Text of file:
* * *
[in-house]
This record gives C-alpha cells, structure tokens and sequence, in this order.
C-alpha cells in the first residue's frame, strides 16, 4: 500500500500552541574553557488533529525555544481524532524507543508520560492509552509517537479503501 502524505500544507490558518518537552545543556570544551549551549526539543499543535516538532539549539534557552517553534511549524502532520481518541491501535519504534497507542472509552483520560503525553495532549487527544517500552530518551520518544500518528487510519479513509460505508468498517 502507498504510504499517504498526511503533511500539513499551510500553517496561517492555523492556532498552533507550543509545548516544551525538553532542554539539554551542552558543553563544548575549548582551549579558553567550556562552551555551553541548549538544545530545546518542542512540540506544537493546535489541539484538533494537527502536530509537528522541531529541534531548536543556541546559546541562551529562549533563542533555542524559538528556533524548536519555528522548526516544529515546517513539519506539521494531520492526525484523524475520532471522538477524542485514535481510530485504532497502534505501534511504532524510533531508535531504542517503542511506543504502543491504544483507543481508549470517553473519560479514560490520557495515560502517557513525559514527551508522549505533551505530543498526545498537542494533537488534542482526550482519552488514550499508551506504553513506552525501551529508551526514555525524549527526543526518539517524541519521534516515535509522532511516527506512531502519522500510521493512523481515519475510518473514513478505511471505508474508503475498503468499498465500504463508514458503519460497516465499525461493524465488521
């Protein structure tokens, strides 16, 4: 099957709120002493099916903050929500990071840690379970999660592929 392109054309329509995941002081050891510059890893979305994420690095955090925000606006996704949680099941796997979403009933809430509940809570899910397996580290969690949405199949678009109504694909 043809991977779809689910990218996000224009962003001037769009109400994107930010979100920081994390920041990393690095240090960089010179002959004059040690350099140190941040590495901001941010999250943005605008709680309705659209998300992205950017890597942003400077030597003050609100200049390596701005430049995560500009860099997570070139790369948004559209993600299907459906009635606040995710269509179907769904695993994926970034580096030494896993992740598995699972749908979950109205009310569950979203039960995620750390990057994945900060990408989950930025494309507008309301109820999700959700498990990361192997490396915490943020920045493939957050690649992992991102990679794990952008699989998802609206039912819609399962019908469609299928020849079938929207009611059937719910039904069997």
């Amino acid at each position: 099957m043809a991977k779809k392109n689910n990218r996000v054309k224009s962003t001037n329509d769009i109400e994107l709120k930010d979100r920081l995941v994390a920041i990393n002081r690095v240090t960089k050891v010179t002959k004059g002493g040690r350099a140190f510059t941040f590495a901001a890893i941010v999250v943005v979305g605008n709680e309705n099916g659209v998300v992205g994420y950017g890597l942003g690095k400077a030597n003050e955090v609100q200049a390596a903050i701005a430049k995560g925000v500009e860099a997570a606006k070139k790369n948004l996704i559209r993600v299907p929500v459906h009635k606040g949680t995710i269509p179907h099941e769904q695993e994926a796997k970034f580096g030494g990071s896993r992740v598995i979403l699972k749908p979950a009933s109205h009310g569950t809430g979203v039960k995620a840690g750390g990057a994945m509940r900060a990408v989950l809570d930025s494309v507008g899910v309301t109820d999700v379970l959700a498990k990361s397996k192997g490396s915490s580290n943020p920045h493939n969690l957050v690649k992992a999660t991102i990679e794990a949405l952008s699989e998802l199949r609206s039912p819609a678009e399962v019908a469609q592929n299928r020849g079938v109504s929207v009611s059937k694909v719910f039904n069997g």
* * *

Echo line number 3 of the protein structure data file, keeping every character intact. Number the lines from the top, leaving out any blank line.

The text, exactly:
C-alpha cells in the first residue's frame, strides 16, 4: 500500500500552541574553557488533529525555544481524532524507543508520560492509552509517537479503501 502524505500544507490558518518537552545543556570544551549551549526539543499543535516538532539549539534557552517553534511549524502532520481518541491501535519504534497507542472509552483520560503525553495532549487527544517500552530518551520518544500518528487510519479513509460505508468498517 502507498504510504499517504498526511503533511500539513499551510500553517496561517492555523492556532498552533507550543509545548516544551525538553532542554539539554551542552558543553563544548575549548582551549579558553567550556562552551555551553541548549538544545530545546518542542512540540506544537493546535489541539484538533494537527502536530509537528522541531529541534531548536543556541546559546541562551529562549533563542533555542524559538528556533524548536519555528522548526516544529515546517513539519506539521494531520492526525484523524475520532471522538477524542485514535481510530485504532497502534505501534511504532524510533531508535531504542517503542511506543504502543491504544483507543481508549470517553473519560479514560490520557495515560502517557513525559514527551508522549505533551505530543498526545498537542494533537488534542482526550482519552488514550499508551506504553513506552525501551529508551526514555525524549527526543526518539517524541519521534516515535509522532511516527506512531502519522500510521493512523481515519475510518473514513478505511471505508474508503475498503468499498465500504463508514458503519460497516465499525461493524465488521